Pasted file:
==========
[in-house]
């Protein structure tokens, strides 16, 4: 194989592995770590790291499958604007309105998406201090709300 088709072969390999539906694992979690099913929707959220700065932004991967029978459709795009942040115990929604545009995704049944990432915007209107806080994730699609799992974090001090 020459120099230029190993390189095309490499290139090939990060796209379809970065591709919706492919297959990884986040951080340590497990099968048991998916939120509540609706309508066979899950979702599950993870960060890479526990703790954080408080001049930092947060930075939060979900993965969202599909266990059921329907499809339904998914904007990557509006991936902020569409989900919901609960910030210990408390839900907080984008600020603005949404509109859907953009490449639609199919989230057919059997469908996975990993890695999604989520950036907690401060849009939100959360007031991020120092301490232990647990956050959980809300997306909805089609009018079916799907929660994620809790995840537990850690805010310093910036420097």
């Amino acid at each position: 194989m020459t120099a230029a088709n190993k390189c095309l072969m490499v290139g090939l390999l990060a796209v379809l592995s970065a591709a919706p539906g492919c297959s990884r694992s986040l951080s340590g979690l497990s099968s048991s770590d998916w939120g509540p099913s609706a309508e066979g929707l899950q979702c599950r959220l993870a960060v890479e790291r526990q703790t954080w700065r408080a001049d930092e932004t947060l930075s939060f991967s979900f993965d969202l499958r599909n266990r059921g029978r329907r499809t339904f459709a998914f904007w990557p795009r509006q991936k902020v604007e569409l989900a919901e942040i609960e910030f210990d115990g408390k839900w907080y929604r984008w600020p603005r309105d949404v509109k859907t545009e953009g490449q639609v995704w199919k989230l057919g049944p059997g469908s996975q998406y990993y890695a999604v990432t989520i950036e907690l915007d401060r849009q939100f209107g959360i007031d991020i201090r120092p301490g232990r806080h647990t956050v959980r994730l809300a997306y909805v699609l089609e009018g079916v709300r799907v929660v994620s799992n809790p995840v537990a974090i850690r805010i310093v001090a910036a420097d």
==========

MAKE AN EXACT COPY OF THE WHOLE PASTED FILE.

[in-house]
């Protein structure tokens, strides 16, 4: 194989592995770590790291499958604007309105998406201090709300 088709072969390999539906694992979690099913929707959220700065932004991967029978459709795009942040115990929604545009995704049944990432915007209107806080994730699609799992974090001090 020459120099230029190993390189095309490499290139090939990060796209379809970065591709919706492919297959990884986040951080340590497990099968048991998916939120509540609706309508066979899950979702599950993870960060890479526990703790954080408080001049930092947060930075939060979900993965969202599909266990059921329907499809339904998914904007990557509006991936902020569409989900919901609960910030210990408390839900907080984008600020603005949404509109859907953009490449639609199919989230057919059997469908996975990993890695999604989520950036907690401060849009939100959360007031991020120092301490232990647990956050959980809300997306909805089609009018079916799907929660994620809790995840537990850690805010310093910036420097």
């Amino acid at each position: 194989m020459t120099a230029a088709n190993k390189c095309l072969m490499v290139g090939l390999l990060a796209v379809l592995s970065a591709a919706p539906g492919c297959s990884r694992s986040l951080s340590g979690l497990s099968s048991s770590d998916w939120g509540p099913s609706a309508e066979g929707l899950q979702c599950r959220l993870a960060v890479e790291r526990q703790t954080w700065r408080a001049d930092e932004t947060l930075s939060f991967s979900f993965d969202l499958r599909n266990r059921g029978r329907r499809t339904f459709a998914f904007w990557p795009r509006q991936k902020v604007e569409l989900a919901e942040i609960e910030f210990d115990g408390k839900w907080y929604r984008w600020p603005r309105d949404v509109k859907t545009e953009g490449q639609v995704w199919k989230l057919g049944p059997g469908s996975q998406y990993y890695a999604v990432t989520i950036e907690l915007d401060r849009q939100f209107g959360i007031d991020i201090r120092p301490g232990r806080h647990t956050v959980r994730l809300a997306y909805v699609l089609e009018g079916v709300r799907v929660v994620s799992n809790p995840v537990a974090i850690r805010i310093v001090a910036a420097d």